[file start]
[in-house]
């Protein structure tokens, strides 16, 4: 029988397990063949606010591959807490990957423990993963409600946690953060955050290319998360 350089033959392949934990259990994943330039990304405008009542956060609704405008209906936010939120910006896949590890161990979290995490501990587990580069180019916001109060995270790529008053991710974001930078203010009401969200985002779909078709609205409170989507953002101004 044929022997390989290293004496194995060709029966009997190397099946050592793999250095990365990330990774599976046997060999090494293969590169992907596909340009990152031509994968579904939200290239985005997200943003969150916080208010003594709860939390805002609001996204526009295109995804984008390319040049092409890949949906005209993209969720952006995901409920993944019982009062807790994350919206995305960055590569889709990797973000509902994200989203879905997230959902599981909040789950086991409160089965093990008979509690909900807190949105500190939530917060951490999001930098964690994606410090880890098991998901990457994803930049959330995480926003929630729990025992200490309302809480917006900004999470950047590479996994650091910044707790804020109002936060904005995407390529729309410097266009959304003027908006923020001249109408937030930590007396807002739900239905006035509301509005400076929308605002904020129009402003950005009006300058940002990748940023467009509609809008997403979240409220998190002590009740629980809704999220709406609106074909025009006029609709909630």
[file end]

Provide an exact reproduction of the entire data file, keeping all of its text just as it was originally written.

[in-house]
């Protein structure tokens, strides 16, 4: 029988397990063949606010591959807490990957423990993963409600946690953060955050290319998360 350089033959392949934990259990994943330039990304405008009542956060609704405008209906936010939120910006896949590890161990979290995490501990587990580069180019916001109060995270790529008053991710974001930078203010009401969200985002779909078709609205409170989507953002101004 044929022997390989290293004496194995060709029966009997190397099946050592793999250095990365990330990774599976046997060999090494293969590169992907596909340009990152031509994968579904939200290239985005997200943003969150916080208010003594709860939390805002609001996204526009295109995804984008390319040049092409890949949906005209993209969720952006995901409920993944019982009062807790994350919206995305960055590569889709990797973000509902994200989203879905997230959902599981909040789950086991409160089965093990008979509690909900807190949105500190939530917060951490999001930098964690994606410090880890098991998901990457994803930049959330995480926003929630729990025992200490309302809480917006900004999470950047590479996994650091910044707790804020109002936060904005995407390529729309410097266009959304003027908006923020001249109408937030930590007396807002739900239905006035509301509005400076929308605002904020129009402003950005009006300058940002990748940023467009509609809008997403979240409220998190002590009740629980809704999220709406609106074909025009006029609709909630």